Thingly Cosmopolitanism: Caring for the Other by Design

Cameron Tonkinwise

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The following is a slightly modified version of the opening keynote to a conference entitled: “Cosmopolitanism and Place: Designs of Resistance”, University of Technology, Sydney, October 2005. As will become apparent, much the paper is a renegotiation of this title, but also the predominance of architecture over non-architectural design at the conference. It also needs to be noted that the presentation was accompanied by images of a range of backpack designs.

Cosmopolitanism is many things. (I will say nothing else by the way, if the emphasis falls on things and their many ways of being with us, for us, of being us.)

A) It is an increasingly globalised society of spectacle, a superficial exposure to the differences all presented in the same way. Lets call this consumerism.

B) It is a sensitivity to difference that comes from living in diversity, a liberal tolerance for others so long as their otherness does not impinge. Let’s call this multiculturalism.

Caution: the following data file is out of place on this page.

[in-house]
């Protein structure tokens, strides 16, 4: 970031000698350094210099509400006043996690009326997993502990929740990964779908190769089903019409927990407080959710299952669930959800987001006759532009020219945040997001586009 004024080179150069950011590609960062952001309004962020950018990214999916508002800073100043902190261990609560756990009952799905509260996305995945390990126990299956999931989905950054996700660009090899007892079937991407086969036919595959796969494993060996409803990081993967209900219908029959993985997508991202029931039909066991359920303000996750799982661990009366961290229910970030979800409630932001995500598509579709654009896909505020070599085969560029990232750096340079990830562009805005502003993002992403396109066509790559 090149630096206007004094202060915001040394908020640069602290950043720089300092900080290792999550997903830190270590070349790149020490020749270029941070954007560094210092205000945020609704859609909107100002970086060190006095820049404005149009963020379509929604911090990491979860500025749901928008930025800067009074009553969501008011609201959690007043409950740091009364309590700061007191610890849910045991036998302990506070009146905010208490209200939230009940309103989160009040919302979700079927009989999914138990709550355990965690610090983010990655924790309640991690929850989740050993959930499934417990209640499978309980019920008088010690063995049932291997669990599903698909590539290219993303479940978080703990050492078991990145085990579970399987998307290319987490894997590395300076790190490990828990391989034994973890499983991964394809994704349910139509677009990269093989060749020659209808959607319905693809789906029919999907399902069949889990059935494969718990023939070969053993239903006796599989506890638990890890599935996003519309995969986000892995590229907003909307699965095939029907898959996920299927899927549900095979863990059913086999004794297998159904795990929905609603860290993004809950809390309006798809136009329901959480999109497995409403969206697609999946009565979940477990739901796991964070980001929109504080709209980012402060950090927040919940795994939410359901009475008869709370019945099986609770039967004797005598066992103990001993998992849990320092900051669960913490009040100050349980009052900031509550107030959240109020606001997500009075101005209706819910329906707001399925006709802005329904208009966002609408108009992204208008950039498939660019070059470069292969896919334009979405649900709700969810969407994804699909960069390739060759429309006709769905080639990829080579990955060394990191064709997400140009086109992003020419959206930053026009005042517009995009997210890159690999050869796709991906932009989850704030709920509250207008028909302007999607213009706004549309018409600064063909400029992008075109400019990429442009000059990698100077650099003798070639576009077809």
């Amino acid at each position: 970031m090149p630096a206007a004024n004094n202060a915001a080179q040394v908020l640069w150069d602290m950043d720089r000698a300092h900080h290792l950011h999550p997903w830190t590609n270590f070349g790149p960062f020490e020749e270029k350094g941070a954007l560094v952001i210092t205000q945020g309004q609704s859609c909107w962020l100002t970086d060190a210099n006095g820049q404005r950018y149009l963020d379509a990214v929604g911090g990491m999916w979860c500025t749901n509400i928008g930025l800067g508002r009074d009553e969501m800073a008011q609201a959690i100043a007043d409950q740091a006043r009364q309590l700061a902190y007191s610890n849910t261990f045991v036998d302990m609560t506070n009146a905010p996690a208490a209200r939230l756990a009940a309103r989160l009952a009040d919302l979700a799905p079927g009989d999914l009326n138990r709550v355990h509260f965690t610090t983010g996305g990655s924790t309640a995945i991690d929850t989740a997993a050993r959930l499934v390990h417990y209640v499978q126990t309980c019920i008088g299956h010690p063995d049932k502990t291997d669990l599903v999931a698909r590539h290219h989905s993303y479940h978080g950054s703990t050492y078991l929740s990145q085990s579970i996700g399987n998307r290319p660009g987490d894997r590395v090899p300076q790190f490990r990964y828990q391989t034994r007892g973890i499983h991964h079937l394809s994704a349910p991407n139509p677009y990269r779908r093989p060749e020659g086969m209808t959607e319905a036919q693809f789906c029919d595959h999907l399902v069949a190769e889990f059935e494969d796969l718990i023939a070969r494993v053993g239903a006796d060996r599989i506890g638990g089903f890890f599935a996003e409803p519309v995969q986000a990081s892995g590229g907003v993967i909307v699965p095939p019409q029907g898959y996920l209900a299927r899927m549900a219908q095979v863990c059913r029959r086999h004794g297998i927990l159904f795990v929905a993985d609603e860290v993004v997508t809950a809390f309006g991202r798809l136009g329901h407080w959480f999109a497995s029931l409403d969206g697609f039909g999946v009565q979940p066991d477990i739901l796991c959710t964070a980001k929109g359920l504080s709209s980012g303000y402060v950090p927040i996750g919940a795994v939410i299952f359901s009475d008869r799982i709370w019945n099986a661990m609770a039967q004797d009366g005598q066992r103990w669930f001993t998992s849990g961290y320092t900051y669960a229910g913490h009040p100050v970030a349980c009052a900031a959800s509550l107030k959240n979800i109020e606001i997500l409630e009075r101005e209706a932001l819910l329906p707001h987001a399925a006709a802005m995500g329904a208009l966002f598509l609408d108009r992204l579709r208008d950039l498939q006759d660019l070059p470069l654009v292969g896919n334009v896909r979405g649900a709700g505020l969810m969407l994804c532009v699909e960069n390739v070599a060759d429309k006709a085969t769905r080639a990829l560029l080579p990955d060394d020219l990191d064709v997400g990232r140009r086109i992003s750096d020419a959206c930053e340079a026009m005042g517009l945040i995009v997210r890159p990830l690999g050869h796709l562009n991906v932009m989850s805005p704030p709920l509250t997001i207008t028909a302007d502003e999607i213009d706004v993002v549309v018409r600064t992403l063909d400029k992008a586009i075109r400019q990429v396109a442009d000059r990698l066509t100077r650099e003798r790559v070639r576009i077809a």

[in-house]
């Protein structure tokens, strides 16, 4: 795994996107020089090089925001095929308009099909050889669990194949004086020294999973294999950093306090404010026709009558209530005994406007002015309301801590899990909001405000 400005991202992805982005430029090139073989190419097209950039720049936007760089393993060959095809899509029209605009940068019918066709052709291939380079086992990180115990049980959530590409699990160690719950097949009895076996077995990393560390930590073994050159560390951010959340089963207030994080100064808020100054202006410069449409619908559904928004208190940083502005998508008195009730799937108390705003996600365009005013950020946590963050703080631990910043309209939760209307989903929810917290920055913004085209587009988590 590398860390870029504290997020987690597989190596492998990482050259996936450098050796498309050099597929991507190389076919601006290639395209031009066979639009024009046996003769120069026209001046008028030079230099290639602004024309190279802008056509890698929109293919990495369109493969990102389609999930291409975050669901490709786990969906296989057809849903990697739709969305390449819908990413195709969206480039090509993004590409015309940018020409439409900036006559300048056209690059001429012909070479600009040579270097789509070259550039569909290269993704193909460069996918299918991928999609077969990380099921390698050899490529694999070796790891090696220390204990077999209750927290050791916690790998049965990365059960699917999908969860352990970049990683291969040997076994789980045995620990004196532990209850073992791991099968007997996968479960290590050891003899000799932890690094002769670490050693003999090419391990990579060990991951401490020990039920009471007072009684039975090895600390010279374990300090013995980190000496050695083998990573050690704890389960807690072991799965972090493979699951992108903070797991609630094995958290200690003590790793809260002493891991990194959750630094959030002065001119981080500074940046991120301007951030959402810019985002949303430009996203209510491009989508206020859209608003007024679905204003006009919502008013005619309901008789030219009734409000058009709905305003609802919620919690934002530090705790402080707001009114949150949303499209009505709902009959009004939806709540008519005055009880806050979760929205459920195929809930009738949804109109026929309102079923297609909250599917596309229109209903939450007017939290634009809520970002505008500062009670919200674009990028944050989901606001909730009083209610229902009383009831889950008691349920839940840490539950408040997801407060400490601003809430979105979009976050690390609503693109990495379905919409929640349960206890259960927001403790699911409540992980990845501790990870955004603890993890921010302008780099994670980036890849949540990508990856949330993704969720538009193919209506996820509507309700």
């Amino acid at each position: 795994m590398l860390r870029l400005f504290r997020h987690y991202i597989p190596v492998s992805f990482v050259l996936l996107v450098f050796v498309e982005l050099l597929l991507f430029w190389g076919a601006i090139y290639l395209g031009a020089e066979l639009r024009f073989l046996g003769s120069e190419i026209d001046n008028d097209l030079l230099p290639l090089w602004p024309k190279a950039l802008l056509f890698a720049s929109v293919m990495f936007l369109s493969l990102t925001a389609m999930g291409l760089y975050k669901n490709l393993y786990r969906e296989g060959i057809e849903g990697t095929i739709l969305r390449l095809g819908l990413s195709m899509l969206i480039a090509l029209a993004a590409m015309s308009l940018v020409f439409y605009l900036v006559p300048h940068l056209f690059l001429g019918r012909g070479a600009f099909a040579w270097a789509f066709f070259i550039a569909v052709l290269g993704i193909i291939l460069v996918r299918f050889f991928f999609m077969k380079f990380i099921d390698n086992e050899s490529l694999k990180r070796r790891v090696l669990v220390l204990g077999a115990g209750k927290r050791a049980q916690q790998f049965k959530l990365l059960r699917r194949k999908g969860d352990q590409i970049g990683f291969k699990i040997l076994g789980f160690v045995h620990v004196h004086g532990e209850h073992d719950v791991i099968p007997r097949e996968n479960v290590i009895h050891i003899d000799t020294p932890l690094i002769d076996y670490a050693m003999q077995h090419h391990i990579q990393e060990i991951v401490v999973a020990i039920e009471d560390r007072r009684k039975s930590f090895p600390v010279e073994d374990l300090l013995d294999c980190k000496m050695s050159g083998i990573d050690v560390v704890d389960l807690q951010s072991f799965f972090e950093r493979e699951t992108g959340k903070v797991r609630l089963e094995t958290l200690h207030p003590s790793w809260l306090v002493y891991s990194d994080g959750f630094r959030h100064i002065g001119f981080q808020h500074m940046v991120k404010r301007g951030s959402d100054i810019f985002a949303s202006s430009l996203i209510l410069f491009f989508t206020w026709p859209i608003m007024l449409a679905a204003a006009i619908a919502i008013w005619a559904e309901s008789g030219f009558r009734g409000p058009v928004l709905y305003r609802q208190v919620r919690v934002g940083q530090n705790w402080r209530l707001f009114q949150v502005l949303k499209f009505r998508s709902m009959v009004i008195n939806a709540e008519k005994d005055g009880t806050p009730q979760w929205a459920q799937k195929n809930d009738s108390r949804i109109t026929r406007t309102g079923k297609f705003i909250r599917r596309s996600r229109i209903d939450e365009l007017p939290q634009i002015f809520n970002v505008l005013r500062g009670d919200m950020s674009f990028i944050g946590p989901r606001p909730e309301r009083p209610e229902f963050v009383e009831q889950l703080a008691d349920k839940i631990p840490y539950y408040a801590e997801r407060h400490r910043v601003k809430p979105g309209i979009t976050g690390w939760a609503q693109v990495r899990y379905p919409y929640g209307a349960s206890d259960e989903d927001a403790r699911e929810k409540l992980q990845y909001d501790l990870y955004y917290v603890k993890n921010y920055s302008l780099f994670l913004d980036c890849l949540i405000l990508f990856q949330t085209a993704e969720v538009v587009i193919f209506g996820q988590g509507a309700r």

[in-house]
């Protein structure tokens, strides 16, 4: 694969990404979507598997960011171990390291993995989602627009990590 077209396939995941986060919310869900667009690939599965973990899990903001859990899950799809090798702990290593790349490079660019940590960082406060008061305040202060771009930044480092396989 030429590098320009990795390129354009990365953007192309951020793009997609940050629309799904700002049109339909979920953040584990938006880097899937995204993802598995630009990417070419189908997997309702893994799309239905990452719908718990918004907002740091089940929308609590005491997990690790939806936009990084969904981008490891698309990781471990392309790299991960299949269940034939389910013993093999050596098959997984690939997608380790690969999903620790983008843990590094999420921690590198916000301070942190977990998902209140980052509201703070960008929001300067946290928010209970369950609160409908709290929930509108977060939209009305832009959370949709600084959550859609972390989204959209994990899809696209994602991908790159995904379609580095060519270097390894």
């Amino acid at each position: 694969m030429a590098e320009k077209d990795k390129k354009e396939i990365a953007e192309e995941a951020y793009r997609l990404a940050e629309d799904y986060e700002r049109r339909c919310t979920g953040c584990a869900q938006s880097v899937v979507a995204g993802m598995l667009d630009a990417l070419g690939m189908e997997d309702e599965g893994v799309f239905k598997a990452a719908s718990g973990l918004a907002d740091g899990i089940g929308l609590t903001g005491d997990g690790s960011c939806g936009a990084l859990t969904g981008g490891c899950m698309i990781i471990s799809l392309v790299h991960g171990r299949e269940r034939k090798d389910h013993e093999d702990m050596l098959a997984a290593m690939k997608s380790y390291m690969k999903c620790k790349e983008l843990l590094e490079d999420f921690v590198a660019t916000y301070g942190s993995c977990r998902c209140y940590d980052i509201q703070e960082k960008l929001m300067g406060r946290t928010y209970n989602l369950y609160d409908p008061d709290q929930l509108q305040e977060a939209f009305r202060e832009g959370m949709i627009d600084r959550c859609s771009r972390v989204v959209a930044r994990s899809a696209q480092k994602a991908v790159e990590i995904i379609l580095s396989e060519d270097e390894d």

C) It is a faith in universal values policed by international institutions, a hope that a meta-framework can arbitrate on differences. Let’s call this internationalism.

D) It is an obligation that exceeds current social institutional possibilities, a necessary impossible whose practical failure on each occasion remotivates pursuit of the ideal. Let’s call this cosmopolitanist ethics.

These are perhaps in reverse chronological order, with (post-)postmodern sociology lying between A and B, Kant between B and C and the Stoics between C and D. However D is for Derrida.[1] The conference title — with its antinomy of cosmopolitanism and place — to my mind foregrounds a Stoic version of Derrida’s cosmopolitanist ethics.

In this version, cosmopolitanism is the attempt to institute a dual allegiance, an allegiance to ones city and all that makes it function as ‘this particular place’, and yet also an allegiance to something greater than the city, a cosmos beyond the specificity of this place...

ISSUE 0 | July 2006 | 10/10 | Past Radical Propositions